Is the Jersey Innovation Fund a good use of public money? - We look at how much progress has been made since they opened for business

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THE saying goes that you shouldn't put all your eggs in one basket.

Applied to the Jersey economy, it means that becoming too reliant on one industry sector is probably not a good idea, because of the risks if that sector should fail.

Ray Stanton and David McHattie have secured backing for their logfiller software company

For years now, economists have been saying that Jersey is too dependent on the finance industry and should diversify, investing in other sectors. But the unanswered question remains: which sectors?

In 2013, in an attempt to encourage economic growth, States Members agreed to the setting up of an 'Innovation Fund'.

They also agreed that the sum of £5 million should be transferred from the States' consolidated fund to set up a pot of money which could be loaned or granted to businesses and entrepreneurs.

One of the priorities was to create new jobs for Island residents at a time when unemployment was relatively high. Another priority was to ensure that this substantial sum of public money should be properly monitored.

No one wanted to see businesses walking away with thousands of pounds of States funding with nothing to show for it.

The board who would oversee the fund had to be seen to be robust, with a balance of non-executive private- and public-sector board members, with the ultimate decisions made by a States minister.


The current board, chaired by lawyer Tim Herbert, includes experienced businessmen and private-sector members Tim Ringsdore, Aaron Chatterley, Peter Shirreffs and Dave Allen, and from the public sector States economist Dougie Peedle, Economic Development chief officer Mike King and an officer from the Treasury.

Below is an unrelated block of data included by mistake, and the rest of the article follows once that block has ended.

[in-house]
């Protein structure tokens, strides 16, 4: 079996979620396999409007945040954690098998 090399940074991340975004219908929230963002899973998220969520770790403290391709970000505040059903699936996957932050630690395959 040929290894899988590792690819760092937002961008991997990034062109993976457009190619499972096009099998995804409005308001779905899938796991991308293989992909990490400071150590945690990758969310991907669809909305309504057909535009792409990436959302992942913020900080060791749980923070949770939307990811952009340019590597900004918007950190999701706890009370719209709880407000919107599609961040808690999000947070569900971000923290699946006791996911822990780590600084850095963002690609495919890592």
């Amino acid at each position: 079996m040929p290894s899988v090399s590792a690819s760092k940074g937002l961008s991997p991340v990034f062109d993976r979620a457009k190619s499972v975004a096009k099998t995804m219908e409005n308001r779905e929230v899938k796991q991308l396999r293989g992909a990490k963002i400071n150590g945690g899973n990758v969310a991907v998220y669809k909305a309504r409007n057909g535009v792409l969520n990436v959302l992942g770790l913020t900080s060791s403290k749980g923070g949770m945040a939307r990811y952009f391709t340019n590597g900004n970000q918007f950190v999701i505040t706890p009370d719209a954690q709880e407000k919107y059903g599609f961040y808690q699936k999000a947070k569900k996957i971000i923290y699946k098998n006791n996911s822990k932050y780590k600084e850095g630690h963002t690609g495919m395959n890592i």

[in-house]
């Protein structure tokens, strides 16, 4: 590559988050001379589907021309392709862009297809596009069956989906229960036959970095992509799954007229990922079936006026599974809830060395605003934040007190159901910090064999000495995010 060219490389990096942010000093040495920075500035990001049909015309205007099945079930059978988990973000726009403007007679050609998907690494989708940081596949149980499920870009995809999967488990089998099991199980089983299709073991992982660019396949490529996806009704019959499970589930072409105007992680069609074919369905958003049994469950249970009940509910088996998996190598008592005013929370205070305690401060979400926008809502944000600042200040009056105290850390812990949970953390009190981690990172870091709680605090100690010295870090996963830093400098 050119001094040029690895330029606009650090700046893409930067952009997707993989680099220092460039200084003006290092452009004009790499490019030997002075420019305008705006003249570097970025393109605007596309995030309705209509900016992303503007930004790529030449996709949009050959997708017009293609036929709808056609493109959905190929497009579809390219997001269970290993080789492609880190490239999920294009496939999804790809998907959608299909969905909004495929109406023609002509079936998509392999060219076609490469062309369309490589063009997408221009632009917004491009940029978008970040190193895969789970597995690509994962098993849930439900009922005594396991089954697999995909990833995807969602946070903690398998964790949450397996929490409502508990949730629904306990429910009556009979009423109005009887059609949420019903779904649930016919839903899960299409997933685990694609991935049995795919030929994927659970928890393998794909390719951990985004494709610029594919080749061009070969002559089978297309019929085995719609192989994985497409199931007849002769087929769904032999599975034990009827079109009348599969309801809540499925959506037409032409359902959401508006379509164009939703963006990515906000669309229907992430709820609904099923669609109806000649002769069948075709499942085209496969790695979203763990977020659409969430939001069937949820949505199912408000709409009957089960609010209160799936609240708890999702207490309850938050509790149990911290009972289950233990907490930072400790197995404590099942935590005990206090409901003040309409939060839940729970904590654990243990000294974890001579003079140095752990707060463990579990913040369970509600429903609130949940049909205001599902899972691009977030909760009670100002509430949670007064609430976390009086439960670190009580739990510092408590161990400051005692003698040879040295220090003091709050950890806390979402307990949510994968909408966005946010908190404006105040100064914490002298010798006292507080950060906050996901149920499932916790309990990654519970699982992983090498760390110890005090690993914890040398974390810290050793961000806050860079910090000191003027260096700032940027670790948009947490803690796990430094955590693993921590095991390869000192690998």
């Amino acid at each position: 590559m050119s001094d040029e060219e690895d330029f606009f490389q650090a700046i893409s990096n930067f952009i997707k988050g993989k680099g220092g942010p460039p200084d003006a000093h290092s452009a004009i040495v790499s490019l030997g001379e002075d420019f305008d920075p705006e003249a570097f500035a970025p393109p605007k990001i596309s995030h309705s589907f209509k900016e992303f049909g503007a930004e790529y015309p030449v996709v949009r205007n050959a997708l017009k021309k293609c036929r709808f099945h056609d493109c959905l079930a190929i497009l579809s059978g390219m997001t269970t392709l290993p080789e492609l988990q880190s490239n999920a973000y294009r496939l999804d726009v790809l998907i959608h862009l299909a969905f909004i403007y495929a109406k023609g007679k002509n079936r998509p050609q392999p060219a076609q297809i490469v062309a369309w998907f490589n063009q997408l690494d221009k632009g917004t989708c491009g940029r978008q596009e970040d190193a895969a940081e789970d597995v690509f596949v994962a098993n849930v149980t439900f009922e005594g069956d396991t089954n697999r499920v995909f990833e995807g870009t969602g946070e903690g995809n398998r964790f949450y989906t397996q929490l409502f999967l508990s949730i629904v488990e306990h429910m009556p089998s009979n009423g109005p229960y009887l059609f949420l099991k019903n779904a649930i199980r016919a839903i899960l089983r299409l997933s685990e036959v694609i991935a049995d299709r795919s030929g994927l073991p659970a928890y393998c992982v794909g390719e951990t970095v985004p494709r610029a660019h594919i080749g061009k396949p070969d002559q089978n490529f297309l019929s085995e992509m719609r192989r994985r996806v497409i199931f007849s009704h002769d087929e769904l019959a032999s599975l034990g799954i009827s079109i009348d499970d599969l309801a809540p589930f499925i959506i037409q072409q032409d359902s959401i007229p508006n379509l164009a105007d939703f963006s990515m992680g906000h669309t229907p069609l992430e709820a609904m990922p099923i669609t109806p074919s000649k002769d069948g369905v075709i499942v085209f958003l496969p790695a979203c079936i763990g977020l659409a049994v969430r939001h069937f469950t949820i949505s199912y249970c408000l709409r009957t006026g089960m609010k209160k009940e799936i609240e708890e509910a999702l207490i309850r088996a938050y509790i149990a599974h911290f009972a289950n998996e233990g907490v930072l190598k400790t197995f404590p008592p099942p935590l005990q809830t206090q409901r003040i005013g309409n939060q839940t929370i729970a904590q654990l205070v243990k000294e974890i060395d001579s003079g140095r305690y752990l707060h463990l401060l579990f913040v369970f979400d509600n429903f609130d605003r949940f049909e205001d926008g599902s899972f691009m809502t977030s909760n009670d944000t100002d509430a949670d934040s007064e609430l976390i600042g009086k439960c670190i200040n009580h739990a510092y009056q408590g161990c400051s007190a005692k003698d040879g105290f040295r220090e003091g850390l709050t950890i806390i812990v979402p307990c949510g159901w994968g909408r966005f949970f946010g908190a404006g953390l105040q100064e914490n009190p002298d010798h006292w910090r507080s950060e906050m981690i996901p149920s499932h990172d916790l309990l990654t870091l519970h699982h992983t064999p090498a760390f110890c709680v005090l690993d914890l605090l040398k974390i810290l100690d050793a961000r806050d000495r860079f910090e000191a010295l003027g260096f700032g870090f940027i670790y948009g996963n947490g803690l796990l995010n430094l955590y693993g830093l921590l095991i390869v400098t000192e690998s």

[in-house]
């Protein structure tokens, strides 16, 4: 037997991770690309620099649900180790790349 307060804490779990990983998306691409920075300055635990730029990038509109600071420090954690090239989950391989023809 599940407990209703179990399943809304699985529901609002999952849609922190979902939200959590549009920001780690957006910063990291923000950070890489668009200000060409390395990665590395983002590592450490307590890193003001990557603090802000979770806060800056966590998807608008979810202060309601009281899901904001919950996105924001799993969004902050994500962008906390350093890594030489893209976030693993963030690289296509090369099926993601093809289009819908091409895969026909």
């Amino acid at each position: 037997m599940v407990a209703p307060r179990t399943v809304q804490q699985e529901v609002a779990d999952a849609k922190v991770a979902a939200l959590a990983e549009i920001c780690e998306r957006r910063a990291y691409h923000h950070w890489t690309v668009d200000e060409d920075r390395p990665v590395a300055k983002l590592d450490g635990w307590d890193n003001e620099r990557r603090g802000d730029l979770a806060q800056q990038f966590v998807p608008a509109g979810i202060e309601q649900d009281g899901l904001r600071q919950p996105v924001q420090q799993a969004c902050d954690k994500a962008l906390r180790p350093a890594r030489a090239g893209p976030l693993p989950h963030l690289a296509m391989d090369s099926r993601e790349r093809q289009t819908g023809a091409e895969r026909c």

What has happened so far?

'Innovation' is an easy word to roll off the tongue, but quite difficult to achieve, it seems. Since January 2014, when the board first began to meet on a monthly basis, about 40 applications have been considered, but only four applications have negotiated through the process to obtain their request. To date, £900,000 has been loaned to three businesses, with a £500,000 loan to another about to be finalised.

Board chairman Tim Herbert observes that whereas there is no shortage of enthusiasm, delivery is 'a great deal more complicated' and undoubtedly time-consuming.


'At our first board meeting, we had 17 applications to consider, some going back a long way because the fund had been discussed for several years before it was set up. Since then, we have had another 25 applications,' Mr Herbert said.

One thing he is keen to stress is that the board acts as an advisory body and is not the same as the 'Dragon's Den' of television fame.

'I review every application in quite some detail and categorise them, and then the board also sees every application,' explained Mr Herbert. 'If an application looks promising, one of the non-executive directors will kick the tyres in terms of cash flow, costs, budgets and so forth, and that director will then act as a champion for that applicant.

'Quite often there will then be a formal presentation to the board, and if the green light is still flashing, an economic impact assessment is carried out by the Economics Unit.'

That assessment questions not only how realistic is the business plan, but whether the venture is likely to result in new jobs in the Island and whether it is likely to continue operating in Jersey. It is on that business that the minister will make the final decision.